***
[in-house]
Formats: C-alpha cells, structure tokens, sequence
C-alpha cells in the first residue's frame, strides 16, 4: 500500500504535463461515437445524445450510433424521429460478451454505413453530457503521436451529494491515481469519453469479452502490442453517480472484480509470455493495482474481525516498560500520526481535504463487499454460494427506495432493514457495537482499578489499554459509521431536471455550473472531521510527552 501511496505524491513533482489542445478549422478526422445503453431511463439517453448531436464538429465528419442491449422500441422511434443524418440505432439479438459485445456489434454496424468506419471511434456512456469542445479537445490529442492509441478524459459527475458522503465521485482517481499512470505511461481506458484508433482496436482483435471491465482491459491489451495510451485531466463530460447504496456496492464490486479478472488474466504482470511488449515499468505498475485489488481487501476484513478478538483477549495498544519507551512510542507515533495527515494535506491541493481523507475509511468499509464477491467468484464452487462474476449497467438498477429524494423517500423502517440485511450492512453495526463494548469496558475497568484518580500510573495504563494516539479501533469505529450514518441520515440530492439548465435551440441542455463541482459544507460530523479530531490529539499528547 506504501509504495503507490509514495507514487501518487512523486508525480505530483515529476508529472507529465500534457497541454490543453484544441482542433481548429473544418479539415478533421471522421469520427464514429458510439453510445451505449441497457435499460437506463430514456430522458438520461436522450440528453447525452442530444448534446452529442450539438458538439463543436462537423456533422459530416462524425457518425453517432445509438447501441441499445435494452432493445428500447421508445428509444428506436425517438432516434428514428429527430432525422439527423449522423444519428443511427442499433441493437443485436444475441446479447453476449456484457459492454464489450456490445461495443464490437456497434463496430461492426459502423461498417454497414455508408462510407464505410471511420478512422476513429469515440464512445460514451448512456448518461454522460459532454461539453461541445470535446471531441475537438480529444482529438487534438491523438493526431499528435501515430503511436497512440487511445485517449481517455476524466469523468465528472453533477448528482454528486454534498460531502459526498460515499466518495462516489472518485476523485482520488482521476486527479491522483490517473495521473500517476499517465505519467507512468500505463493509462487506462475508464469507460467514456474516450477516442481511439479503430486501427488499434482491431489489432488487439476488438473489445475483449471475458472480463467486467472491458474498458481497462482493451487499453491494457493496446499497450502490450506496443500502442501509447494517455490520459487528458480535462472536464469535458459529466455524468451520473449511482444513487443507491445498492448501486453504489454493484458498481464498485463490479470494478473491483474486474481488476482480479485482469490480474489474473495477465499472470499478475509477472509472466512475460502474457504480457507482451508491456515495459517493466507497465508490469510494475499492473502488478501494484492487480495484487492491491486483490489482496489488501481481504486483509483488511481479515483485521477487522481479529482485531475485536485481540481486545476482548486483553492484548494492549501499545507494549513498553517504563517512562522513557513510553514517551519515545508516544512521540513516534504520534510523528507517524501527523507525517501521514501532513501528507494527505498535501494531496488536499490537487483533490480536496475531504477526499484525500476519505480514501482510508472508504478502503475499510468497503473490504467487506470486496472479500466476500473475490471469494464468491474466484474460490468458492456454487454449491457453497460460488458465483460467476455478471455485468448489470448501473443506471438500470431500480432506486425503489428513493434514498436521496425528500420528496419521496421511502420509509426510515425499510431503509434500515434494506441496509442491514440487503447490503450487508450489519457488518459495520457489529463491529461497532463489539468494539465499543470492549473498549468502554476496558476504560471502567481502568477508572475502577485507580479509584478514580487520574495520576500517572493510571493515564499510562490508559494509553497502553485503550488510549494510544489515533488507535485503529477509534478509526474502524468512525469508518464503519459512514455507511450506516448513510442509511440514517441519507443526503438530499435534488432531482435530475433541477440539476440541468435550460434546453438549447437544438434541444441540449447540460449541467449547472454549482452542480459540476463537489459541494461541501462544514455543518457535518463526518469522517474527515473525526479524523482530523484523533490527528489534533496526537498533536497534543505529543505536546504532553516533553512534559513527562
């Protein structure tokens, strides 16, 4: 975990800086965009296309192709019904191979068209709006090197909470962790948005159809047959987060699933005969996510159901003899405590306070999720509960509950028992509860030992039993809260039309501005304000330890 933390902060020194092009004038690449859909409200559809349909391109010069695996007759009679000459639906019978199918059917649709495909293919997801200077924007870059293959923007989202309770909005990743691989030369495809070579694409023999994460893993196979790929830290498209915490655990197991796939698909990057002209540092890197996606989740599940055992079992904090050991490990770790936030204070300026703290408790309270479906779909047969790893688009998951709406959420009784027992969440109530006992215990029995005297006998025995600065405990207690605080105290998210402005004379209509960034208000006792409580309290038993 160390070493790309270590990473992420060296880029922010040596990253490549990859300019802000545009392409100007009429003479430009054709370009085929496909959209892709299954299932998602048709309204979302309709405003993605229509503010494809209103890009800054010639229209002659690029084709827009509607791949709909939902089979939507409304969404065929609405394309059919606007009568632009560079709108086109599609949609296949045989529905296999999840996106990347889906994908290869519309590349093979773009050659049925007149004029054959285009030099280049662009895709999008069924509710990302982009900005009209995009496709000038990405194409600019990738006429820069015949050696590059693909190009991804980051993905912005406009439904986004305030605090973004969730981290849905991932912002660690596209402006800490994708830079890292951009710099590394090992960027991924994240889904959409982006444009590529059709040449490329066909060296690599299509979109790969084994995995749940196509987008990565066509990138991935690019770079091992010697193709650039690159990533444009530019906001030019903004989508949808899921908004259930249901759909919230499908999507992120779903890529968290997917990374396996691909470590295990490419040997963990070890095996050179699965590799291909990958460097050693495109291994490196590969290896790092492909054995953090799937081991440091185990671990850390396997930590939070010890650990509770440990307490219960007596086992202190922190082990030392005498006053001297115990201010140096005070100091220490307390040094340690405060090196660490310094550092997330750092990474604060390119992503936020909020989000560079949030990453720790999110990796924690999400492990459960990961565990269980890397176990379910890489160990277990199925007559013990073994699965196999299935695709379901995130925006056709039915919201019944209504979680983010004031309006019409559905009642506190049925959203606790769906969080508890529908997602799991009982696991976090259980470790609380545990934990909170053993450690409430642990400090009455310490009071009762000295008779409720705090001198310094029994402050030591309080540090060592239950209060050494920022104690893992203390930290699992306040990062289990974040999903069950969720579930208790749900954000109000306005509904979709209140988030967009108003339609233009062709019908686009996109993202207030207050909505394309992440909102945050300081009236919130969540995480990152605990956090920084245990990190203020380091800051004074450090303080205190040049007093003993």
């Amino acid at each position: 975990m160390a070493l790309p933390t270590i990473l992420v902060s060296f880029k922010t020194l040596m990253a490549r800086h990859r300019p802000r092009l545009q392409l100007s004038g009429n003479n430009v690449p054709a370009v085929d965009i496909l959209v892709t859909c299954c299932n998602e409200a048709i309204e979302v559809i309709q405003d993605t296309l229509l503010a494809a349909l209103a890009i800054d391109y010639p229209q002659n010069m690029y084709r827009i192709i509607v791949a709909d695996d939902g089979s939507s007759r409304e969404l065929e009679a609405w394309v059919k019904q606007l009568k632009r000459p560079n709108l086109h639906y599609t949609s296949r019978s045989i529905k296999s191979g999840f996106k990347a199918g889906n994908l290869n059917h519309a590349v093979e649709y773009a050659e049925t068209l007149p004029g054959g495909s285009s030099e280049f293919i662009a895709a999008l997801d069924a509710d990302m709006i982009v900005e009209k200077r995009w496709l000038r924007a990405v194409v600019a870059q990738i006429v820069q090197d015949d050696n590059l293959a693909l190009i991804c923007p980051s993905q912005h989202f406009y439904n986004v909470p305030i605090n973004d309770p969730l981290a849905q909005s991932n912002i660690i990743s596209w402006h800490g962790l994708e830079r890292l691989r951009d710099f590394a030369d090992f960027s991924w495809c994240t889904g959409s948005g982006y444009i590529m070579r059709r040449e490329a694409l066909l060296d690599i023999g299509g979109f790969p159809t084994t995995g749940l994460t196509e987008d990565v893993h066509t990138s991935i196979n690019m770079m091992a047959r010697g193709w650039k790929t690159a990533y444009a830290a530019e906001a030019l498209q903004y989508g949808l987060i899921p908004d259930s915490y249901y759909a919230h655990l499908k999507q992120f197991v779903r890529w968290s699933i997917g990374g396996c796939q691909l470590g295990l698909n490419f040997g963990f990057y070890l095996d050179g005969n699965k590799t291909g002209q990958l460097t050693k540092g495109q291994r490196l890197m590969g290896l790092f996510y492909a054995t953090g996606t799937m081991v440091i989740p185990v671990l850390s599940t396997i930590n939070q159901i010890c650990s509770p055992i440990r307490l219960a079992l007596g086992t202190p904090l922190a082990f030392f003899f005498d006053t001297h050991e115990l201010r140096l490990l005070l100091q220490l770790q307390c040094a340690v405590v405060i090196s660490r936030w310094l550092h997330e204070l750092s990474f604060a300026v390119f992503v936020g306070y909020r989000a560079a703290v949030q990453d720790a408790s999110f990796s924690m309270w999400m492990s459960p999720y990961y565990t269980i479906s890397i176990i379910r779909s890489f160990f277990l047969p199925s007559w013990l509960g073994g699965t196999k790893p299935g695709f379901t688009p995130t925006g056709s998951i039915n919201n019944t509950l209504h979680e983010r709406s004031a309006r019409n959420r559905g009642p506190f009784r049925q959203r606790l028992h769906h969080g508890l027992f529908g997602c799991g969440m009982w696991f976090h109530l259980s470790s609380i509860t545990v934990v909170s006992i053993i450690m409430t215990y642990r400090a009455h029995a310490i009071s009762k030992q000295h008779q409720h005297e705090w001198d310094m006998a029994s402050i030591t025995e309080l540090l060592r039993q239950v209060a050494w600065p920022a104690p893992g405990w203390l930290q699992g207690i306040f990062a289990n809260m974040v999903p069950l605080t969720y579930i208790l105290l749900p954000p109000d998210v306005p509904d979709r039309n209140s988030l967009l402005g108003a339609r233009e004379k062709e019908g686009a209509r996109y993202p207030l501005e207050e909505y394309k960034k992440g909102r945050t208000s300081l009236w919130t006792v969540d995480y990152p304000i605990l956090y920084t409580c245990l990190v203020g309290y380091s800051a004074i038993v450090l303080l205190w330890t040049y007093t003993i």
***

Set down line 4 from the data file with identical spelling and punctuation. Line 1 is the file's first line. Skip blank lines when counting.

């Protein structure tokens, strides 16, 4: 975990800086965009296309192709019904191979068209709006090197909470962790948005159809047959987060699933005969996510159901003899405590306070999720509960509950028992509860030992039993809260039309501005304000330890 933390902060020194092009004038690449859909409200559809349909391109010069695996007759009679000459639906019978199918059917649709495909293919997801200077924007870059293959923007989202309770909005990743691989030369495809070579694409023999994460893993196979790929830290498209915490655990197991796939698909990057002209540092890197996606989740599940055992079992904090050991490990770790936030204070300026703290408790309270479906779909047969790893688009998951709406959420009784027992969440109530006992215990029995005297006998025995600065405990207690605080105290998210402005004379209509960034208000006792409580309290038993 160390070493790309270590990473992420060296880029922010040596990253490549990859300019802000545009392409100007009429003479430009054709370009085929496909959209892709299954299932998602048709309204979302309709405003993605229509503010494809209103890009800054010639229209002659690029084709827009509607791949709909939902089979939507409304969404065929609405394309059919606007009568632009560079709108086109599609949609296949045989529905296999999840996106990347889906994908290869519309590349093979773009050659049925007149004029054959285009030099280049662009895709999008069924509710990302982009900005009209995009496709000038990405194409600019990738006429820069015949050696590059693909190009991804980051993905912005406009439904986004305030605090973004969730981290849905991932912002660690596209402006800490994708830079890292951009710099590394090992960027991924994240889904959409982006444009590529059709040449490329066909060296690599299509979109790969084994995995749940196509987008990565066509990138991935690019770079091992010697193709650039690159990533444009530019906001030019903004989508949808899921908004259930249901759909919230499908999507992120779903890529968290997917990374396996691909470590295990490419040997963990070890095996050179699965590799291909990958460097050693495109291994490196590969290896790092492909054995953090799937081991440091185990671990850390396997930590939070010890650990509770440990307490219960007596086992202190922190082990030392005498006053001297115990201010140096005070100091220490307390040094340690405060090196660490310094550092997330750092990474604060390119992503936020909020989000560079949030990453720790999110990796924690999400492990459960990961565990269980890397176990379910890489160990277990199925007559013990073994699965196999299935695709379901995130925006056709039915919201019944209504979680983010004031309006019409559905009642506190049925959203606790769906969080508890529908997602799991009982696991976090259980470790609380545990934990909170053993450690409430642990400090009455310490009071009762000295008779409720705090001198310094029994402050030591309080540090060592239950209060050494920022104690893992203390930290699992306040990062289990974040999903069950969720579930208790749900954000109000306005509904979709209140988030967009108003339609233009062709019908686009996109993202207030207050909505394309992440909102945050300081009236919130969540995480990152605990956090920084245990990190203020380091800051004074450090303080205190040049007093003993």